Wednesday, December 3, 2008

Cross Bay Bridge Rebate May Be Voided by Tonia Cimino - The Queens Courier

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With these tough economic times, any kind of rebate or freebie helps.

But for the residents of the Rockaways and Broad Channel, a rebate in place for nearly a decade may soon be obliterated.

According to the Metropolitan Transportation Authority (MTA) and MTA Bridges and Tunnels, Rockaway and Broad Channel residents with E-ZPass currently pay $1.03 each way to drive across the Cross Bay Bridge, but receive a full rebate, so “essentially it’s free.”

However, since the MTA is facing a $1.2 billion budget deficit, the Board will vote next month on eliminating the rebate.

“It’s the same thing as putting a toll booth in the middle of Queens Boulevard,” said Assemblymember Audrey Pheffer, who is herself a Far Rockaway resident.

The bridge, which connects the Rockaway Peninsula, Broad Channel and the Jamaica Bay Wildlife Refuge to the rest of Queens, saw 22,000 crossings daily in 2007, with numbers higher in summertime for recreational/beach-bound motorists who go to Rockaway beaches, Breezy Point and Riis Park, according to MTA figures.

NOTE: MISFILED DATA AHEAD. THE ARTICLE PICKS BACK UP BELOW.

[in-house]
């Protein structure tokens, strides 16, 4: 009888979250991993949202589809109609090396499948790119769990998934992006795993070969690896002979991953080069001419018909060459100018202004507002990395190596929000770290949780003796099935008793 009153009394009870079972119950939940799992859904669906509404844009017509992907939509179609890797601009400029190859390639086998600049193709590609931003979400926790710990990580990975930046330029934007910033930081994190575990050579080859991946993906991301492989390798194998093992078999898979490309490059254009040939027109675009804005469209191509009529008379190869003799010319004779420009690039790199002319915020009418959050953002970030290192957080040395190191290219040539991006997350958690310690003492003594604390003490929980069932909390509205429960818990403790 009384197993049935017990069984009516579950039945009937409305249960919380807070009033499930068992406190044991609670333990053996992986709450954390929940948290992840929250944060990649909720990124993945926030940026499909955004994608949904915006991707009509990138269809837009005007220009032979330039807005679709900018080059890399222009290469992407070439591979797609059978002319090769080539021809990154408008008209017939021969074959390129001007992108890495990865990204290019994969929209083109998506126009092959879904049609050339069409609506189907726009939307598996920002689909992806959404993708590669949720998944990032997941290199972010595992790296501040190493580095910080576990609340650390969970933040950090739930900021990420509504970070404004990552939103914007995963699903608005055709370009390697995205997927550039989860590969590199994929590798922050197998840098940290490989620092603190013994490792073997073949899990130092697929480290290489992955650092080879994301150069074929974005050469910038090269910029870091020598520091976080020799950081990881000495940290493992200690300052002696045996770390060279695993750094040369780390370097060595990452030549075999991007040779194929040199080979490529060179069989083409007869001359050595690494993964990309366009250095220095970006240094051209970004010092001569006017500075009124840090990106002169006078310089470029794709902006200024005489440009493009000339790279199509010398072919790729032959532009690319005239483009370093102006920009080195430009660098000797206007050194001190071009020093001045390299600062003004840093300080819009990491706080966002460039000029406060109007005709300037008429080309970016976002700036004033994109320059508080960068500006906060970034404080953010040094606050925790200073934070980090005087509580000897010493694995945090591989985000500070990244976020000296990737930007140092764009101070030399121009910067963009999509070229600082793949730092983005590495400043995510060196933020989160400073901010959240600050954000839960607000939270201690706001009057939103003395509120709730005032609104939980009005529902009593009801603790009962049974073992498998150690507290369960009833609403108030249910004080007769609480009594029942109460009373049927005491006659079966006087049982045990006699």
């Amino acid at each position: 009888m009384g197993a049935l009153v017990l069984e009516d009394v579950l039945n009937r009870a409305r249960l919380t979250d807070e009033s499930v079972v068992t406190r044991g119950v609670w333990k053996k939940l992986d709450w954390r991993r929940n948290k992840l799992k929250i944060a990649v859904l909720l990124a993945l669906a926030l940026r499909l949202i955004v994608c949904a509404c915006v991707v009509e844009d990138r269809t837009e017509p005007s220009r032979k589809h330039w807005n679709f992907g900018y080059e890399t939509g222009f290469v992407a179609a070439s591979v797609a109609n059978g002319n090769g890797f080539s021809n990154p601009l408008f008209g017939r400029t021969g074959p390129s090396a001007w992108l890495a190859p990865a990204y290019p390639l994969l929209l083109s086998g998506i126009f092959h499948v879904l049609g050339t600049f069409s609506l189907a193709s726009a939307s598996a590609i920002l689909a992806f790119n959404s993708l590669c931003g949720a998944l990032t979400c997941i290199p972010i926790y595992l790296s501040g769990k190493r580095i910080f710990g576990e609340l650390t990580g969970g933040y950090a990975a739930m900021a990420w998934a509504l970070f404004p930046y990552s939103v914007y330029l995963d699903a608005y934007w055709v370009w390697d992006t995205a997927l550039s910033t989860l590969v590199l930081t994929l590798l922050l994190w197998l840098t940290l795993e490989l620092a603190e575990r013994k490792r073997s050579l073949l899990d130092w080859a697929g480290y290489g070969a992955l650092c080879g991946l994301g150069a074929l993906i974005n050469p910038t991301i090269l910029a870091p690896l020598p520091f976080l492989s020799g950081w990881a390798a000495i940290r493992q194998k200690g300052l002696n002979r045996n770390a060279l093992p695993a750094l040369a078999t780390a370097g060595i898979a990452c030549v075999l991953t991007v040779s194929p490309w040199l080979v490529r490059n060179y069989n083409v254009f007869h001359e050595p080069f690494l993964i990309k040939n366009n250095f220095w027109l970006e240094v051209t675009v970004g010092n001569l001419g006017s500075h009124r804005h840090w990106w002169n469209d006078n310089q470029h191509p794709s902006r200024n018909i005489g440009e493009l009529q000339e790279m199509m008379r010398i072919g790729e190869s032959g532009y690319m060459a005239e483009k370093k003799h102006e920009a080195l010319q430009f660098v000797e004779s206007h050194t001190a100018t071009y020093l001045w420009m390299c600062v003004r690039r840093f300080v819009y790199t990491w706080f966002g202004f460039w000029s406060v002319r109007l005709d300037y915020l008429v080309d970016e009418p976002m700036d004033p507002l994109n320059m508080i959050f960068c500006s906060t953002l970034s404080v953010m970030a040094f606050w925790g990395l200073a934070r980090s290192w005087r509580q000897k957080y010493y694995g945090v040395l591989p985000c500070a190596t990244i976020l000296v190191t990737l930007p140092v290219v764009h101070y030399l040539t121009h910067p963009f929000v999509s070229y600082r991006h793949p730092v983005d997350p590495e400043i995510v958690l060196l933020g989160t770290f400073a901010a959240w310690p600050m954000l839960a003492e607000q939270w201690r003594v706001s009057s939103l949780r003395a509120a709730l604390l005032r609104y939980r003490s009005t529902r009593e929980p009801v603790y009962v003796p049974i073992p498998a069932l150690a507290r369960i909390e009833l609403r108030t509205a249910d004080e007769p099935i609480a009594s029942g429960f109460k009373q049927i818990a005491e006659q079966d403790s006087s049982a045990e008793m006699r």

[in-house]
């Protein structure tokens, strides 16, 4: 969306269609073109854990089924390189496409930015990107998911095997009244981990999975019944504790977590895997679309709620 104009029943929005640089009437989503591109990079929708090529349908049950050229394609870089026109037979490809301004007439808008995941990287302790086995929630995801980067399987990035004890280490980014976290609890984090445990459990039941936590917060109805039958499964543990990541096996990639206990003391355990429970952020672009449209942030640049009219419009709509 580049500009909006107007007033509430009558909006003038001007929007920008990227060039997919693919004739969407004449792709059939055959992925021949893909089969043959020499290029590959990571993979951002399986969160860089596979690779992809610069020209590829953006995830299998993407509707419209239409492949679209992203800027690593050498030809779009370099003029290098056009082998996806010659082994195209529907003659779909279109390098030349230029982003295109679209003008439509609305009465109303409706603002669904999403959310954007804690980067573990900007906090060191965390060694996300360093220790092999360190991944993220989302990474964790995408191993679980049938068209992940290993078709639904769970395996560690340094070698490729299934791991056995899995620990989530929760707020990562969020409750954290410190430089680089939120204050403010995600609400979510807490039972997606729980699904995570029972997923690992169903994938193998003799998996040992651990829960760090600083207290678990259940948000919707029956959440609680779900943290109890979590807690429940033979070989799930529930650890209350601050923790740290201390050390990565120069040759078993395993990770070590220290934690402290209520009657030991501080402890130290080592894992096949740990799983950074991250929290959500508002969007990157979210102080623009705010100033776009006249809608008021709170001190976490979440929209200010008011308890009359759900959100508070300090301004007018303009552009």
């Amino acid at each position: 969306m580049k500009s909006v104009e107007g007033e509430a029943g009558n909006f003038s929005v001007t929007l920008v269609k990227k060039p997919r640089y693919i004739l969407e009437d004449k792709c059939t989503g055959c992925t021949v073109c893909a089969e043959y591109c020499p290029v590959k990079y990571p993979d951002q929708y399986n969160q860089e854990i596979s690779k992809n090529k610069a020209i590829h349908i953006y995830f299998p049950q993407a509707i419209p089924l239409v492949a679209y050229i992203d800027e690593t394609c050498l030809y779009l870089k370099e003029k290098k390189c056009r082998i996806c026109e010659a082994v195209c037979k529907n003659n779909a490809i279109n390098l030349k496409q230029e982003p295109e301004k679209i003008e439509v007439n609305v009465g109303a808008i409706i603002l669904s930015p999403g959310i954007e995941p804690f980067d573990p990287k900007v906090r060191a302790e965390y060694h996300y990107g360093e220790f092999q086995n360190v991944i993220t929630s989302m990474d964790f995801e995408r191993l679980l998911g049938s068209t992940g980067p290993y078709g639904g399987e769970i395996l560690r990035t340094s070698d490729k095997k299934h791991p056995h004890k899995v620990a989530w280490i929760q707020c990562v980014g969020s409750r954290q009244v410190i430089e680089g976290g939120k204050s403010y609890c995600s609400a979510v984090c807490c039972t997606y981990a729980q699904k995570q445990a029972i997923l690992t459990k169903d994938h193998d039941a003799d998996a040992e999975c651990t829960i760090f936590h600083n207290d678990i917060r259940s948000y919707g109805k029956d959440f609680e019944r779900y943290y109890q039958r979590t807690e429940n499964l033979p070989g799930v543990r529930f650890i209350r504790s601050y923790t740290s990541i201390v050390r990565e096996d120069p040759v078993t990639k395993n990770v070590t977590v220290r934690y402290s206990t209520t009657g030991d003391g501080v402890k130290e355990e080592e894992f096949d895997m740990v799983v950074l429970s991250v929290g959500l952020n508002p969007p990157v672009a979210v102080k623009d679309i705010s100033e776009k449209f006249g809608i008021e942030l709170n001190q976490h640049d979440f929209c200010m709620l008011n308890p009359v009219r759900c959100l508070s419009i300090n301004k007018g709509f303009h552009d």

Currently, non-residents with E-ZPass pay $1.55 each way; $2.50 for cash.

“Elimination of the resident rebate program at Cross Bay Bridge is, at this point, a proposed cut that the MTA Board will vote on next month,” read an MTA statement. “The MTA’s proposed budget addresses significant budget gaps in 2009 and beyond due to plummeting tax revenues, higher fuel costs and elevated debt service obligations. The MTA awaits the release of the Ravitch Commission’s recommendations in December and hopes they will be implemented to restore financial stability to the MTA.”

And though agency officials say that if, in fact, the Board were to vote yes to the proposal, it would not go into effect until mid-year 2009, many, including Pheffer and Community Board 14 Chair Dolores Orr are already worried.

“It’s an unfair tax on people living in the area,” said Pheffer. “The bridge is a bridge going from Queens to Queens.”

“It’s shocking,” said Orr. “It took so many years for us to get people to realize it’s paying to bring your children to school, go to the police or fire departments, supermarkets, post office,” etc.

“I have a friend whose children go to the gifted program in Howard Beach and the mother drives,” she continued. “[If the proposal passes] it will cost her to bring her children to a school within the same district.”

Of the rebate, Orr said, “We’ve been fortunate - it’s been 10 years and it has made a huge difference in the lives of people and the businesses.”

She says that, sans the rebate, businesses may suffer, as residents will face the choice of crossing the bridge or going into Howard Beach for even basic services.

“People should be able to shop in their own community,” said Orr.

“I’m hoping that when we get up to Albany,” said Pheffer, “we can discuss some way to relieve the deficit for the MTA. It’s very difficult times and they’re [the MTA] making it more difficult. I understand they need the money, we just have to find a [better] way.”